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Curr Neurovasc Res. 2013 Nov;10(4):356-60.

Vehicles for lipophilic drugs: implications for experimental design, neuroprotection, and drug discovery.

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1
Department of Pharmacology and Toxicology, School of Medical Sciences, University of Otago, P.O. Box 913, Dunedin, New Zealand. john.ashton@otago.ac.nz.

Abstract

The delivery of some classes of drugs is challenging. Solubility, absorption, distribution, and duration of action may all be altered by combination with vehicle molecules. It has already been discovered that polyethylene glycol - which is used as a stabiliser in peptide drug formulations - has biological activity in its own right, including potential neuroprotective properties. In this article we review the evidence for confounding activity for four distinct compounds that have been used as solvents and/or carrier molecules for the delivery of lipophilic drugs under investigation for potential neuroprotective properties. We discuss the evidence that cyclodextrins, ethanol, dimethyl sulphoxide, and a castor oil derivative - Cremophorâ„¢ EL - have all been found to have mild to moderate neuroprotective effects. We argue that this has probably reduced the statistical power and increased the Type II error rates of neuroprotection experiments that have employed these vehicles, and suggest experimental design considerations to help correct the problem. However, we also note that the properties of these compounds may represent an opportunity for drug development, particularly for the newer compounds that have been subject to only limited experimental investigation.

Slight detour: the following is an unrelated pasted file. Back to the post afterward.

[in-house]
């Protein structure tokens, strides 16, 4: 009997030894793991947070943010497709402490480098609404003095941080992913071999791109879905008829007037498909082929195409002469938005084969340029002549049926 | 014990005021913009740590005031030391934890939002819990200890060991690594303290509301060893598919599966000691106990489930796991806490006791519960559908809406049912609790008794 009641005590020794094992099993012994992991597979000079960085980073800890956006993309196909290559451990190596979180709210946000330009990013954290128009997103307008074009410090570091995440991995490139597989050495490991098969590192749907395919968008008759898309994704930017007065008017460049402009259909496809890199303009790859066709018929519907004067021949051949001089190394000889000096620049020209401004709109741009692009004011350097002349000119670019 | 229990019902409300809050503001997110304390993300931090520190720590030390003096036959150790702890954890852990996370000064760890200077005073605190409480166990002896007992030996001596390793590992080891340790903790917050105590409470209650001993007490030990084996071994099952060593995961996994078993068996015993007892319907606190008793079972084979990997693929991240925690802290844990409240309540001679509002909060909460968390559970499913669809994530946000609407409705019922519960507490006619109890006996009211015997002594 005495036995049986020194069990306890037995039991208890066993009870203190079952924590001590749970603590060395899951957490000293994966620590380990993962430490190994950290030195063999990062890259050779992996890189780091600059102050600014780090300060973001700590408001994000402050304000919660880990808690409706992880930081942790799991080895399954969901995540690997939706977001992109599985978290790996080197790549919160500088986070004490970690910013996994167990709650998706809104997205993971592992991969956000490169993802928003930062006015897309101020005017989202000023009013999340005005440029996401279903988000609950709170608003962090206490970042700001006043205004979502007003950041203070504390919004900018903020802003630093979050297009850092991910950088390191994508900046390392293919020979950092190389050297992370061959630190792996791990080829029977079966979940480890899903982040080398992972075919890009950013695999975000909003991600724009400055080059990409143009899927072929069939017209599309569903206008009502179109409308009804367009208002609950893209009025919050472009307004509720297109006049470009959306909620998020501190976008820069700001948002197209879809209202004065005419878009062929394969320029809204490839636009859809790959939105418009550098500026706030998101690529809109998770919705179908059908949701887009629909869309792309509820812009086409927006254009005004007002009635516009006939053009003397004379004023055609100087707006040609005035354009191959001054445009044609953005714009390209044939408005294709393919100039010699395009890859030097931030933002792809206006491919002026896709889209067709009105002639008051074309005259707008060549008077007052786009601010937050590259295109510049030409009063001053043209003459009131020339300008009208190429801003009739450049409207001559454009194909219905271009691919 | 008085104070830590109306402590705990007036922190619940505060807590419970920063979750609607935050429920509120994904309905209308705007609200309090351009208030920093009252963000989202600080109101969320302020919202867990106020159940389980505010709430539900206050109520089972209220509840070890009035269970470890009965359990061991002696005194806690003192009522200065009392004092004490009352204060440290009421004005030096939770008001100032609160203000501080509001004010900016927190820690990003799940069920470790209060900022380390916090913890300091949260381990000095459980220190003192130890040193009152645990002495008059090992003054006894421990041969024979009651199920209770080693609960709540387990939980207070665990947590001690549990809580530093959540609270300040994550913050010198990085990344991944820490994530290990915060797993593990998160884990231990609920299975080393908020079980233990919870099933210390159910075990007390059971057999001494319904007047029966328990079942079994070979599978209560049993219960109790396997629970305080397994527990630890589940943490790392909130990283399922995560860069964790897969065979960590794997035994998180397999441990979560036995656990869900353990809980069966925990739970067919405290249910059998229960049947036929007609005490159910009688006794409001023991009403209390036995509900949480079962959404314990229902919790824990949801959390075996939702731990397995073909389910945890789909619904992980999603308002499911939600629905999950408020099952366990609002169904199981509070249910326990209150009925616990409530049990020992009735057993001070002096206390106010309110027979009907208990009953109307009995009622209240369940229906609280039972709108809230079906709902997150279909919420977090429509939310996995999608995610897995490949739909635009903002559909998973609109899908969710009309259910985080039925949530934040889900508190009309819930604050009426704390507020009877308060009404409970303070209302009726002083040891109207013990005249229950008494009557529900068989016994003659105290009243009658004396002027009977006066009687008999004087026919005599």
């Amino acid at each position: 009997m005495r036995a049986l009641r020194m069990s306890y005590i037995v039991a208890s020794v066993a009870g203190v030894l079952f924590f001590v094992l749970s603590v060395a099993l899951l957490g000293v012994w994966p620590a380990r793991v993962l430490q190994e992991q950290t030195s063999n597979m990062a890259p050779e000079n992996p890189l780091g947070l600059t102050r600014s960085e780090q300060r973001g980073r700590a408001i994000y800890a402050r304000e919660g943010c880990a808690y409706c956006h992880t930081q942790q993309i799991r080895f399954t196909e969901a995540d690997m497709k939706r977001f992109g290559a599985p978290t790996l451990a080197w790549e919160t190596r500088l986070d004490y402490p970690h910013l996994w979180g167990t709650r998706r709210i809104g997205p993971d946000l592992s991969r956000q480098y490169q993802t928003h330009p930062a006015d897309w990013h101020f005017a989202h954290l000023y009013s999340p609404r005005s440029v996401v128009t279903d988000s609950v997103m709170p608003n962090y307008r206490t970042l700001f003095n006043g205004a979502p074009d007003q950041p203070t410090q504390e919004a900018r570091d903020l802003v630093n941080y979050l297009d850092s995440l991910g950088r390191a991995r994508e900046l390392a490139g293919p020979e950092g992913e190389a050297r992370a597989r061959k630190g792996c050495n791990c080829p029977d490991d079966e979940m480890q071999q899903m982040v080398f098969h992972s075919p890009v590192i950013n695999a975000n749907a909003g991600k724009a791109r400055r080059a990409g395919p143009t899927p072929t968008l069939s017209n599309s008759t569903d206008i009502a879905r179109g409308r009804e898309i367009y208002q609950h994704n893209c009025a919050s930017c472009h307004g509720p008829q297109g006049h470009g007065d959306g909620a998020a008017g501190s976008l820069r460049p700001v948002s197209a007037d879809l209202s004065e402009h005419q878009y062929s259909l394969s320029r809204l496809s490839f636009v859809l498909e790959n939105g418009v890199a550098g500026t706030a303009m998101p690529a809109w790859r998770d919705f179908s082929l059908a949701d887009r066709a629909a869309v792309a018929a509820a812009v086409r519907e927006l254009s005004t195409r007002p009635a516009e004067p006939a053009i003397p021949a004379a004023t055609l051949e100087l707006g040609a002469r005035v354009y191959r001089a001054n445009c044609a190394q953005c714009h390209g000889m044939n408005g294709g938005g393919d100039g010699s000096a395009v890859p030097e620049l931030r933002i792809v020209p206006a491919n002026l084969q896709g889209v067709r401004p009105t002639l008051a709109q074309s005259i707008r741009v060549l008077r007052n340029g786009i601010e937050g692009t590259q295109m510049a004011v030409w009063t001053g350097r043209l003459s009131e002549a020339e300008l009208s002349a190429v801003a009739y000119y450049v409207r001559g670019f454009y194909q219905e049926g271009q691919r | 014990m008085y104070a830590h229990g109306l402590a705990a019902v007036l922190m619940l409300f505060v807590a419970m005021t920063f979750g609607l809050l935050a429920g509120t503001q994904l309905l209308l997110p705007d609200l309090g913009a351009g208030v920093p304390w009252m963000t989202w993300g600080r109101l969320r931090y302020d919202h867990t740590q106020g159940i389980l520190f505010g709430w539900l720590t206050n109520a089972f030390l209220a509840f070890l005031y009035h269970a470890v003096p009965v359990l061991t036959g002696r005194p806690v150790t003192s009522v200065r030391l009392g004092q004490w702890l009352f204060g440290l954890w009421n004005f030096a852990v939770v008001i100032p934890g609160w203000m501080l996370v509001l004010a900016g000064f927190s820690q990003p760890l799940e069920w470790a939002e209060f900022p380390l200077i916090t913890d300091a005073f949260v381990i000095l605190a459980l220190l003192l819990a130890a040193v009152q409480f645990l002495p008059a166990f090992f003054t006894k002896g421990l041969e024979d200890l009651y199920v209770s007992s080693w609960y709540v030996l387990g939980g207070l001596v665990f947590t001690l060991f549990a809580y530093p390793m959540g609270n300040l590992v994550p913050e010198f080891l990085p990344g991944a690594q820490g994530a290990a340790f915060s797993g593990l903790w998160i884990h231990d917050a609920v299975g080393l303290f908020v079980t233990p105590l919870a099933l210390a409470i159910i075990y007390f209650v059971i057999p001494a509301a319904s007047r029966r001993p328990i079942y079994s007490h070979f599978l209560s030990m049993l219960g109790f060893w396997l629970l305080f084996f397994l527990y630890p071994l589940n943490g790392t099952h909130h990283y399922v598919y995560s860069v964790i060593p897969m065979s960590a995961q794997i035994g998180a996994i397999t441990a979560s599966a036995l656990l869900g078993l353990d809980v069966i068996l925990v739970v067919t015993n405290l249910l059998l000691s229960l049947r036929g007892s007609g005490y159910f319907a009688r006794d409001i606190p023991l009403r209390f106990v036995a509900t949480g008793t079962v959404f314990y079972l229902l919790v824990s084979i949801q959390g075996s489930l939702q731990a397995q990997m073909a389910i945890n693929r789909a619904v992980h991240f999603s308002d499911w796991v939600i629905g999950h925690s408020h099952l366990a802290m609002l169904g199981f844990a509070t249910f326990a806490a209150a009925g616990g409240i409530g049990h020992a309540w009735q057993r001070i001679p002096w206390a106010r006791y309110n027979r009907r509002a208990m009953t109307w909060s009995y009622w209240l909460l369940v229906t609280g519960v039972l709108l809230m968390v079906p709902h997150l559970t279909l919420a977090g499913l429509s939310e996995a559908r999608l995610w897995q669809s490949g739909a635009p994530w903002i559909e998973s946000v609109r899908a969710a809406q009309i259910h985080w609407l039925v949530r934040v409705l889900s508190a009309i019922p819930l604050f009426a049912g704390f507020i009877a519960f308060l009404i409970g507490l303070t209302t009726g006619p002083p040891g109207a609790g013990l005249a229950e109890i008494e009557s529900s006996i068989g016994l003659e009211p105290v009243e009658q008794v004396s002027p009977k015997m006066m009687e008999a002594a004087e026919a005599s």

PMID:
23937198
[Indexed for MEDLINE]

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